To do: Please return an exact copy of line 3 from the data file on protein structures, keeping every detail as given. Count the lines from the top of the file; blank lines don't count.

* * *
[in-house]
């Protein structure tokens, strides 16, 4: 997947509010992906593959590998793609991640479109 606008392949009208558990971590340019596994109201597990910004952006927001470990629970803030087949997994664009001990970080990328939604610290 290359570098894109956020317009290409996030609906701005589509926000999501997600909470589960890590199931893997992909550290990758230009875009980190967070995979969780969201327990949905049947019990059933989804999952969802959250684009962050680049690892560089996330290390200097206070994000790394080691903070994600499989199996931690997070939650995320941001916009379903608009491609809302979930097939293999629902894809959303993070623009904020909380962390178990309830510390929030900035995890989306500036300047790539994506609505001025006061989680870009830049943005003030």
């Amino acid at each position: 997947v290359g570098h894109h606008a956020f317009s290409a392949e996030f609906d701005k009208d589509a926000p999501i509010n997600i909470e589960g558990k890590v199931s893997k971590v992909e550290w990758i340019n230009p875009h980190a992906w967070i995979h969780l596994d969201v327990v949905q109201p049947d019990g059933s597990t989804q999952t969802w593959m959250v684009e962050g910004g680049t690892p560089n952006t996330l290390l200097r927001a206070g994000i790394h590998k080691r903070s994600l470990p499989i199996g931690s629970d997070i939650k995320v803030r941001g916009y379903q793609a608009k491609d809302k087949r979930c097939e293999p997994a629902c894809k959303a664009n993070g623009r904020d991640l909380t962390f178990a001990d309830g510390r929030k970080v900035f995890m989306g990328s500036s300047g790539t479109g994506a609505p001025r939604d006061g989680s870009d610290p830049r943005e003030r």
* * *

């Amino acid at each position: 997947v290359g570098h894109h606008a956020f317009s290409a392949e996030f609906d701005k009208d589509a926000p999501i509010n997600i909470e589960g558990k890590v199931s893997k971590v992909e550290w990758i340019n230009p875009h980190a992906w967070i995979h969780l596994d969201v327990v949905q109201p049947d019990g059933s597990t989804q999952t969802w593959m959250v684009e962050g910004g680049t690892p560089n952006t996330l290390l200097r927001a206070g994000i790394h590998k080691r903070s994600l470990p499989i199996g931690s629970d997070i939650k995320v803030r941001g916009y379903q793609a608009k491609d809302k087949r979930c097939e293999p997994a629902c894809k959303a664009n993070g623009r904020d991640l909380t962390f178990a001990d309830g510390r929030k970080v900035f995890m989306g990328s500036s300047g790539t479109g994506a609505p001025r939604d006061g989680s870009d610290p830049r943005e003030r």